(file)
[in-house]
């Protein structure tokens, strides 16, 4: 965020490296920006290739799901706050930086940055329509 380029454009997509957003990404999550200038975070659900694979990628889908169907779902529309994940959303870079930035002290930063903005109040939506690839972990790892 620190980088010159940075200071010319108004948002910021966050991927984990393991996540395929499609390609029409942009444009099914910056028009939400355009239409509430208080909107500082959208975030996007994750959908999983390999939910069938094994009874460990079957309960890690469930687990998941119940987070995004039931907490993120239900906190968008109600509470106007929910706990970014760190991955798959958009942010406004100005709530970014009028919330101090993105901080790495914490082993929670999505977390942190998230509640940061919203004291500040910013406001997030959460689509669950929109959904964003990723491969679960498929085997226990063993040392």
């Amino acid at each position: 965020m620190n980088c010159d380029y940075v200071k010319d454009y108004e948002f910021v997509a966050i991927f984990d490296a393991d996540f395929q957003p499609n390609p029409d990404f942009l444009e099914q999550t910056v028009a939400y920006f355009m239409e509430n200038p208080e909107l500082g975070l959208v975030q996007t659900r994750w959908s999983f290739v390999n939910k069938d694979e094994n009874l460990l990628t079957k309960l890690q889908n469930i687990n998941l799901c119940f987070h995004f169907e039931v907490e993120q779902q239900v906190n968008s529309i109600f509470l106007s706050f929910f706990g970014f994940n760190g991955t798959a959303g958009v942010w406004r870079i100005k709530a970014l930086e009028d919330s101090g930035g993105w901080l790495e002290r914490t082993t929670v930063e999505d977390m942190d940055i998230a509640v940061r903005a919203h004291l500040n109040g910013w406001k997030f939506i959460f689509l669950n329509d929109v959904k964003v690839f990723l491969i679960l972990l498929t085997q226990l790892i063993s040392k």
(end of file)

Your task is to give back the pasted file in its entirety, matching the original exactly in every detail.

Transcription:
[in-house]
């Protein structure tokens, strides 16, 4: 965020490296920006290739799901706050930086940055329509 380029454009997509957003990404999550200038975070659900694979990628889908169907779902529309994940959303870079930035002290930063903005109040939506690839972990790892 620190980088010159940075200071010319108004948002910021966050991927984990393991996540395929499609390609029409942009444009099914910056028009939400355009239409509430208080909107500082959208975030996007994750959908999983390999939910069938094994009874460990079957309960890690469930687990998941119940987070995004039931907490993120239900906190968008109600509470106007929910706990970014760190991955798959958009942010406004100005709530970014009028919330101090993105901080790495914490082993929670999505977390942190998230509640940061919203004291500040910013406001997030959460689509669950929109959904964003990723491969679960498929085997226990063993040392």
């Amino acid at each position: 965020m620190n980088c010159d380029y940075v200071k010319d454009y108004e948002f910021v997509a966050i991927f984990d490296a393991d996540f395929q957003p499609n390609p029409d990404f942009l444009e099914q999550t910056v028009a939400y920006f355009m239409e509430n200038p208080e909107l500082g975070l959208v975030q996007t659900r994750w959908s999983f290739v390999n939910k069938d694979e094994n009874l460990l990628t079957k309960l890690q889908n469930i687990n998941l799901c119940f987070h995004f169907e039931v907490e993120q779902q239900v906190n968008s529309i109600f509470l106007s706050f929910f706990g970014f994940n760190g991955t798959a959303g958009v942010w406004r870079i100005k709530a970014l930086e009028d919330s101090g930035g993105w901080l790495e002290r914490t082993t929670v930063e999505d977390m942190d940055i998230a509640v940061r903005a919203h004291l500040n109040g910013w406001k997030f939506i959460f689509l669950n329509d929109v959904k964003v690839f990723l491969i679960l972990l498929t085997q226990l790892i063993s040392k």